But the main point you make is IMO beyond debate, that the loss of diversity of even a single species, or language, or culture is a tragedy that reduces previous diversity and shouldn't be countenanced. I recall a debate a while ago when it was assumed that the last smallpox viruses only existed in a British lab (now we know the Russians had them of course)but there was quite a spirited debate about whether the last viruses should be eradicated, depriving us of a unique form of life (regardless of whether it is actually biota).
If only the same passion had been present in arguing for the preservation of threatened languages, cultures, plants, animals and even entire ecosystems.
|Dec-31-10|| ||achieve: <twinlark>
Hi James, stopping by to wish you and your family a happy and healthy New Year!
Not wishing to unnecessarily butt in, but in my humble view you handle the slight irritations remarkably well, and with care-- exemplary. Perhaps an added observation: I guess we all are prone to project some of our inner frustration outward, a primary human defense mechanism, and favoured for obvious reason ;) Point being that if you are accused of a certain negative attitude, chances are it more likely applies to the accuser, than the subject of accusation. Both directions of course.
Anyway, good to see you and Ohio handle yourselves the way you do, showing relatively rare abilities of critical self-reflection, introspection. In public.
My best wishes for 2011 again, I reckon only a few hours away for you now, and feel welcome to drop by anytime. :)
|Dec-31-10|| ||chancho: It's about an hour and a half before the new year in Sydney Australia, but nevertheless, Happy New Year!|
|Dec-31-10|| ||Open Defence: Happy New Year!!! all the best for 2011|
|Dec-31-10|| ||Annie K.: Happy New Year, <twinlark>! :)|
|Dec-31-10|| ||Chnebelgrind: Happy New Year!|
|Dec-31-10|| ||Travis Bickle: Happy New year Twinlark!!|
|Jan-01-11|| ||moronovich: Happy New Year to you as well <twinlark> !|
And may all your bigger and smaller pawns sail through to the most fruitfull touchdowns.
|Jan-01-11|| ||YouRang: Thanks <twinlark> and Happy 2011 to you. :-)|
|Jan-01-11|| ||hms123: <twinlark> Happy New Year! I watched the fireworks at the Harbor Bridge down in your part of the world (on tv unfortunately--next year in person if I am lucky)|
|Jan-01-11|| ||jessicafischerqueen: Here is a New Year story for you-
No doubt you are already familiar with "The Meddybemps Howler"?
|Jan-01-11|| ||kutztown46: Happy New Year, <twinlark>!|
|Jan-04-11|| ||jessicafischerqueen: The Flat Bear cartoon was brilliant-
and your warning was accurate.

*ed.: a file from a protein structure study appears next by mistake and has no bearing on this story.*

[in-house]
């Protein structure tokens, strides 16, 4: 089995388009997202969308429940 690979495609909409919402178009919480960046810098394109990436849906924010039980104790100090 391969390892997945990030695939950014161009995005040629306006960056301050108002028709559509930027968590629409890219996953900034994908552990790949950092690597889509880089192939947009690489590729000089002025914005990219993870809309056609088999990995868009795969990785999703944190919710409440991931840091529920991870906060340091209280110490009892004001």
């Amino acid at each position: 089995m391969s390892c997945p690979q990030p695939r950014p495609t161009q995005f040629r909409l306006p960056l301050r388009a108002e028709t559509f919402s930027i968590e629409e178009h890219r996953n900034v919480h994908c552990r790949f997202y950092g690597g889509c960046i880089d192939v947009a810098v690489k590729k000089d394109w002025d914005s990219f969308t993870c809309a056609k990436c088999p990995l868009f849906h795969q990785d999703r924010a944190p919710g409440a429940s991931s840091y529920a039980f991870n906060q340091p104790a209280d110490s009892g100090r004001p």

What an OUTRAGEOUSLY INAPPROPRIATE website!!!
If you enjoy it, I'm sure you'll enjoy this- not to be missed- possibly the most politically incorrect cartoon in history:
Quote from Linus:
"We gotta hit them sloppy booger-bears and make bank."
|Jan-09-11|| ||jessicafischerqueen: <Doggimus> thanks for taking the time to watch all of that in one go and post such an encouraging response- particularly the detailed on you left on <youtube>, under your infamous pen name of "Tarzan."|
The documentary was only possible because of previous collecting work by cg.com members, <karpova> and <bridgeburner> in particular.
Also, <crawfb5>, <AnnieK>, <David Moody>, <AJ Goldsby>, <chancho>, and <keypusher> all provided invaluable help with exceedingly obscure history points that I'd never have figured out on my own.
|Jan-09-11|| ||jessicafischerqueen: Also, in case you needed to know- here is some of the background information on the infamous "Sasquatch Monkey Trial" at Clackamus Creek, 1952:|
<If the thought of Snowmen trained to toil for farmers seems farfetched, the alternate possibility of these creatures being judged <<<human>>> would be equally: staggering. "Your imagination wouldn't have to stretch too far to see some fascinating political problems if Snowmen are real." an attorney declared.
As a human, they would have the same rights as any other citizen. This would include the right to vote, own property, enter into legal contracts and, of course, be responsible for their acts.>
|Jan-09-11|| ||WBP: <Jess> Just looking in from many parsecs back, but this is a great story--remember reading it when I was younger. (Yeah, a .22 wouldn't do much, onse suspects...)Hopw you're doing really well!|
|Jan-10-11|| ||jessicafischerqueen: <Doggimus>
Wicked email, thanks~
I've replied, but IMPORTANT WARNING.
The old account you mailed me on is hacked, and may send you active code adverts for VIAGRA.
Really- not a joke.
So I emailed you back on my new account which is
Please remember to check your SPAM filter, since it's a new address and it may not get on the big stage first go round.
I advise you to manually block my old email address eh?
"It" sent VIAGRA adverts to the CG.com administrators, and my Mom.
And dozens of other lucky folk.
That *wasn't* wicked.
|Jan-10-11|| ||twinlark: <jess> The emu seems to be stranded.|
< Earlier Kibitzing · PAGE 158 OF 245 ·